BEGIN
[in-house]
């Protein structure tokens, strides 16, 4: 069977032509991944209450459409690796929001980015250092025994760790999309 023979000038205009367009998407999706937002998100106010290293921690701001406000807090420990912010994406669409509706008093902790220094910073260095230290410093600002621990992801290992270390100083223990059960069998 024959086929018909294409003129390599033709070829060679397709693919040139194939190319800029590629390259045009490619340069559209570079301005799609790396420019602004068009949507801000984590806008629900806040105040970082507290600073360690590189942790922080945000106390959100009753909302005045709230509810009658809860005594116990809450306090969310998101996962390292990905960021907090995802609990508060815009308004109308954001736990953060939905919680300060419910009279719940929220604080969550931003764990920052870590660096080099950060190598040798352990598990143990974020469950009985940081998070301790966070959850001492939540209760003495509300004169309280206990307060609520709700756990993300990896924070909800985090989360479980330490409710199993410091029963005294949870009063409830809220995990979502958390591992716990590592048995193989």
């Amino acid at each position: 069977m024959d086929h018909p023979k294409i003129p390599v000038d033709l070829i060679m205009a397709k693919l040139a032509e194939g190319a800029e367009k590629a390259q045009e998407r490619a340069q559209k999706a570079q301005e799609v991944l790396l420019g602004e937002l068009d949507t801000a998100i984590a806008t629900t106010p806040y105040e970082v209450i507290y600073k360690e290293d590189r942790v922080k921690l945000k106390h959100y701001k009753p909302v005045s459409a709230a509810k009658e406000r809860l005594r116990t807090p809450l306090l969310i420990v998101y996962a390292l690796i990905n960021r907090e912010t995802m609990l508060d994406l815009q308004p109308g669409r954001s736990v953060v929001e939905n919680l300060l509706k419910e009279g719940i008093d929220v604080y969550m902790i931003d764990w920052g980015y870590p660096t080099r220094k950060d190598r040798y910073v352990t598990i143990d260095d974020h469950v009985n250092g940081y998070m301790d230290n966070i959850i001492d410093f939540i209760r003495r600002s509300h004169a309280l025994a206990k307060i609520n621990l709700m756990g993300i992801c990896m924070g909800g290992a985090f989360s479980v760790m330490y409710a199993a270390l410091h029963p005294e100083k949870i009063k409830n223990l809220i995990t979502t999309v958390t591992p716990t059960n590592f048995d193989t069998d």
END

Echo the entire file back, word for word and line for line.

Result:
[in-house]
């Protein structure tokens, strides 16, 4: 069977032509991944209450459409690796929001980015250092025994760790999309 023979000038205009367009998407999706937002998100106010290293921690701001406000807090420990912010994406669409509706008093902790220094910073260095230290410093600002621990992801290992270390100083223990059960069998 024959086929018909294409003129390599033709070829060679397709693919040139194939190319800029590629390259045009490619340069559209570079301005799609790396420019602004068009949507801000984590806008629900806040105040970082507290600073360690590189942790922080945000106390959100009753909302005045709230509810009658809860005594116990809450306090969310998101996962390292990905960021907090995802609990508060815009308004109308954001736990953060939905919680300060419910009279719940929220604080969550931003764990920052870590660096080099950060190598040798352990598990143990974020469950009985940081998070301790966070959850001492939540209760003495509300004169309280206990307060609520709700756990993300990896924070909800985090989360479980330490409710199993410091029963005294949870009063409830809220995990979502958390591992716990590592048995193989």
């Amino acid at each position: 069977m024959d086929h018909p023979k294409i003129p390599v000038d033709l070829i060679m205009a397709k693919l040139a032509e194939g190319a800029e367009k590629a390259q045009e998407r490619a340069q559209k999706a570079q301005e799609v991944l790396l420019g602004e937002l068009d949507t801000a998100i984590a806008t629900t106010p806040y105040e970082v209450i507290y600073k360690e290293d590189r942790v922080k921690l945000k106390h959100y701001k009753p909302v005045s459409a709230a509810k009658e406000r809860l005594r116990t807090p809450l306090l969310i420990v998101y996962a390292l690796i990905n960021r907090e912010t995802m609990l508060d994406l815009q308004p109308g669409r954001s736990v953060v929001e939905n919680l300060l509706k419910e009279g719940i008093d929220v604080y969550m902790i931003d764990w920052g980015y870590p660096t080099r220094k950060d190598r040798y910073v352990t598990i143990d260095d974020h469950v009985n250092g940081y998070m301790d230290n966070i959850i001492d410093f939540i209760r003495r600002s509300h004169a309280l025994a206990k307060i609520n621990l709700m756990g993300i992801c990896m924070g909800g290992a985090f989360s479980v760790m330490y409710a199993a270390l410091h029963p005294e100083k949870i009063k409830n223990l809220i995990t979502t999309v958390t591992p716990t059960n590592f048995d193989t069998d």